Activity of digestive enzymes along the gut of juvenile red abalone, <i>Haliotis rufescens</i>, fed natural and balanced diets

Garcia-Esquivel, Z, Felbeck H.  2006.  Activity of digestive enzymes along the gut of juvenile red abalone, Haliotis rufescens, fed natural and balanced diets. Aquaculture. 261:615-625.

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abalone, aquaculture, california, digestive enzymes, discus-hannai, feed, fulgens, gland, glycosidases, green abalone, H. rufescens, inert diet, juvenile abalone, mollusks, protein, purification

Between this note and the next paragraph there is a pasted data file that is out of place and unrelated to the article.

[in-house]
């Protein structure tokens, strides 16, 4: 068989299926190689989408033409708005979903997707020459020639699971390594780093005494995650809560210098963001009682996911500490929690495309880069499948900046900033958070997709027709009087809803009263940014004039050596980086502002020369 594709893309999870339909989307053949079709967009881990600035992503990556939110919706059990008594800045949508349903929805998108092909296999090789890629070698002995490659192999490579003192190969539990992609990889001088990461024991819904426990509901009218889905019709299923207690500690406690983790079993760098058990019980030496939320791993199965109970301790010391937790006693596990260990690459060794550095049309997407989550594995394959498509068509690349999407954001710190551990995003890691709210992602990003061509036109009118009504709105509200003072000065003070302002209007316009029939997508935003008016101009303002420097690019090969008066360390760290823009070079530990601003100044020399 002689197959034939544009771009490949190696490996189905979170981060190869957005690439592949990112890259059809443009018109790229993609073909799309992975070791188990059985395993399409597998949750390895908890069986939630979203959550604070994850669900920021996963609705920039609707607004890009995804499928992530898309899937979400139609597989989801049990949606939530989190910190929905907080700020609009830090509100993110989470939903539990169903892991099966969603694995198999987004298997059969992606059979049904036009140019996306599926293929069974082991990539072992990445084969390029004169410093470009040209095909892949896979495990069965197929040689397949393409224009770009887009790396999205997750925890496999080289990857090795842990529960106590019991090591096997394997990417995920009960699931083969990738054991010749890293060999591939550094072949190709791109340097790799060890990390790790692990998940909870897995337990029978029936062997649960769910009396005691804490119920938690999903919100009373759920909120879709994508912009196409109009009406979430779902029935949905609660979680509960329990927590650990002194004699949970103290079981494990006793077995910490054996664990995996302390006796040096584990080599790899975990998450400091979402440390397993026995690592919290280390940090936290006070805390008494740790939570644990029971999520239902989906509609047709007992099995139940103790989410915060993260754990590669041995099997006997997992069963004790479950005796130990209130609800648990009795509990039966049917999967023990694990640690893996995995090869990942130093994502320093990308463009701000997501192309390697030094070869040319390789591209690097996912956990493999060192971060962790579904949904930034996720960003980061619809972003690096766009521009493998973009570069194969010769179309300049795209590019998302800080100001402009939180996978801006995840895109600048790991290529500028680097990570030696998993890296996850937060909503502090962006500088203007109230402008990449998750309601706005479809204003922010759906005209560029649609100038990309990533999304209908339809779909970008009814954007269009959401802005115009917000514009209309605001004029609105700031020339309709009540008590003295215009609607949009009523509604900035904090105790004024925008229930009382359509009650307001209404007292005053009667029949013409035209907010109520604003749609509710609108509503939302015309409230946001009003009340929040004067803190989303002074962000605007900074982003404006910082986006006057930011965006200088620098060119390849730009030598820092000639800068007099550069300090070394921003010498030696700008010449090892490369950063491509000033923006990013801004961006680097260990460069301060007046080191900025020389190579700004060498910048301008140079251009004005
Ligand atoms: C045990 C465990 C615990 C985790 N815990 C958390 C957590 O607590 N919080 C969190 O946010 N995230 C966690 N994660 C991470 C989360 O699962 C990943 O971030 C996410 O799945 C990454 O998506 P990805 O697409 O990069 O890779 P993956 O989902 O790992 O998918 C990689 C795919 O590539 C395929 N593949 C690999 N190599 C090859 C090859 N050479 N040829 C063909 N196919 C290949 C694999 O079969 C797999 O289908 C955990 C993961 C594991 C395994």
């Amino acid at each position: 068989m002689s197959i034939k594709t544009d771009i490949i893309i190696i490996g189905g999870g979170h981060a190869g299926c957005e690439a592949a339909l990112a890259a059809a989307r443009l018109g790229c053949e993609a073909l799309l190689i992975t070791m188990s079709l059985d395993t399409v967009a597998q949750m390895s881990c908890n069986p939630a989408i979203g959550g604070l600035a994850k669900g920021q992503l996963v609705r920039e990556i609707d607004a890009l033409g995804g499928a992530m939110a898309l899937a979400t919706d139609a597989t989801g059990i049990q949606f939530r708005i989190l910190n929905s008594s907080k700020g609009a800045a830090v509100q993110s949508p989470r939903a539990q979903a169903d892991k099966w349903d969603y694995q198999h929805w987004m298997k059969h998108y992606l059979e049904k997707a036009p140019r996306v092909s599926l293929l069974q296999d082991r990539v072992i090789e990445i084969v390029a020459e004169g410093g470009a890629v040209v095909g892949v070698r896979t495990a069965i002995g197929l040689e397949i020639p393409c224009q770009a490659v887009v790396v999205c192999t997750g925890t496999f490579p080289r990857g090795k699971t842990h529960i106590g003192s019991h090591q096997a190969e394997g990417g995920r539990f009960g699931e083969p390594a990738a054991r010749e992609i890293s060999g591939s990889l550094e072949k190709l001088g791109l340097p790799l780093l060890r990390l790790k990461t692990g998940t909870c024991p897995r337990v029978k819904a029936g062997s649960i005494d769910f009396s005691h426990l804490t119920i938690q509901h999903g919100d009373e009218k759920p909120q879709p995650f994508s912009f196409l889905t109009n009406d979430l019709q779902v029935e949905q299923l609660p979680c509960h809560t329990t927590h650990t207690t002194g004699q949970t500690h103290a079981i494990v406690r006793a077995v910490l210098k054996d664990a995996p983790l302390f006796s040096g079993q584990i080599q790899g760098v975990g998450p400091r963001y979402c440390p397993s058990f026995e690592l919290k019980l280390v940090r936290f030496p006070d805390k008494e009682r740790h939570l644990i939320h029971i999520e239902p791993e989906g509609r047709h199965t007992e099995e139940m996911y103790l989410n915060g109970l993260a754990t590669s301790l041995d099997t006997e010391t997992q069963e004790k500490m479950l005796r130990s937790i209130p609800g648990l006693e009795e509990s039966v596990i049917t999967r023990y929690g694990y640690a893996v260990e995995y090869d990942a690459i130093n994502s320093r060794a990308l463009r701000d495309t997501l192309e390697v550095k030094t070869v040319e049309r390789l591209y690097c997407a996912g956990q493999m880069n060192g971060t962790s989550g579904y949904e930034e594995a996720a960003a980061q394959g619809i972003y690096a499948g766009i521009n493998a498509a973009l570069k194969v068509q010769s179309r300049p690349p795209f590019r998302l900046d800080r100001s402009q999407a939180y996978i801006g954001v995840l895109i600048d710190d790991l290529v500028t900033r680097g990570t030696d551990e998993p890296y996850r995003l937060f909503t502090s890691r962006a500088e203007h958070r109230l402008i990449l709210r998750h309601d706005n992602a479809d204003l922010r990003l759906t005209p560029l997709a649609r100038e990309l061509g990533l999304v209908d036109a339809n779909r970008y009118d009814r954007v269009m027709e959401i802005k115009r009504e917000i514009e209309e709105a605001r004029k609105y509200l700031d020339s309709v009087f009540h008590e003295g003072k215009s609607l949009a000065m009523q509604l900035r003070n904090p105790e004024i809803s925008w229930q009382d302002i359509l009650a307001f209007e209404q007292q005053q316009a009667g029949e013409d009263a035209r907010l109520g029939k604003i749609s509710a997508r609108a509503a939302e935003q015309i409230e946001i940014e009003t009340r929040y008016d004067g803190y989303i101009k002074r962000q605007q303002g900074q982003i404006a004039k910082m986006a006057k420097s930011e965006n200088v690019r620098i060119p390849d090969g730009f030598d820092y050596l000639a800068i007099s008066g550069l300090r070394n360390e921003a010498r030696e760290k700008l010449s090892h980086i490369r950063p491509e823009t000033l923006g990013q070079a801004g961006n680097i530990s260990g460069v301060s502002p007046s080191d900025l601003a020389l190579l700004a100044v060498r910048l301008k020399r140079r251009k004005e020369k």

Two carbohydrases (cellulase, lysozyme), three proteases (trypsin, aminopeptidase and non-specific protease), a non-specific lipase, and semiquantitative tests of 19 digestive enzymes were assayed in different gut sections of juvenile red abalone, Haliotis rufescens, in order to identify the regions where digestion takes place and investigate the extent to which diet composition can modify the digestive capacity of abalone. The abalone were fed either fresh kelp (K) or balanced diets containing 25 or 38% crude protein for 6 months. Enzyme assays were carried out on different sections of the abalone's gut at the end of this period. On a weight-specific basis, the digestive gland was the site containing most of the enzymes. On a protein-specific basis, two main digestion regions were identified: the digestive gland-stomach region that is characterized by high activities of cellulase and lysozyme, chymotrypsin and protease, and the mouth-intestine region with a typically high activity of lipase and amino peptidase. Significant dietary effects were observed on the activity of enzymes, especially in the digestive gland. Abalone fed with 25 and 38% crude protein diets exhibited higher cellulase (39.8 +/- 4.6 and 14.2 +/- 0.8 mU mg(-1) protein, respectively) and lysozyme activities (88.0 +/- 20.4 and 56.6 +/- 15.7 U, respectively) than those fed with fresh kelp (5.5 +/- 0.7 mU mg-1 protein and 17.1 +/- 1.8 U). In contrast, higher protease activity was found in kelp-fed organisms (234.1 +/- 20.4 mu g product/mg protein) than those fed the 25 and 38% crude protein diets (109.5 +/- 20.7 and 119.5 +/- 20.5 mu g product/mg protein, respectively). Semiquantitative API ZYM assays resulted in no clear food-specific effects on the activity of carbohydrases, proteases, ester hydrolases or phosphohydrolases, yet organ-specific differences were conspicuous in various cases, and generally agreed with quantitative results. It is suggested that the increased carbohydrase activity exhibited by organisms fed the balanced diets resulted from a combination of an increased number of resident bacteria in the abalone's gut and facilitated contact between dietary substrates and digestive cells. The present results indicate that H. rufescens can adjust their enzyme levels in order to maximize the acquisition of dietary protein and carbohydrates. This characteristic can be advantageously used to search for suitable diets in abalone aquaculture. Published by Elsevier B.V.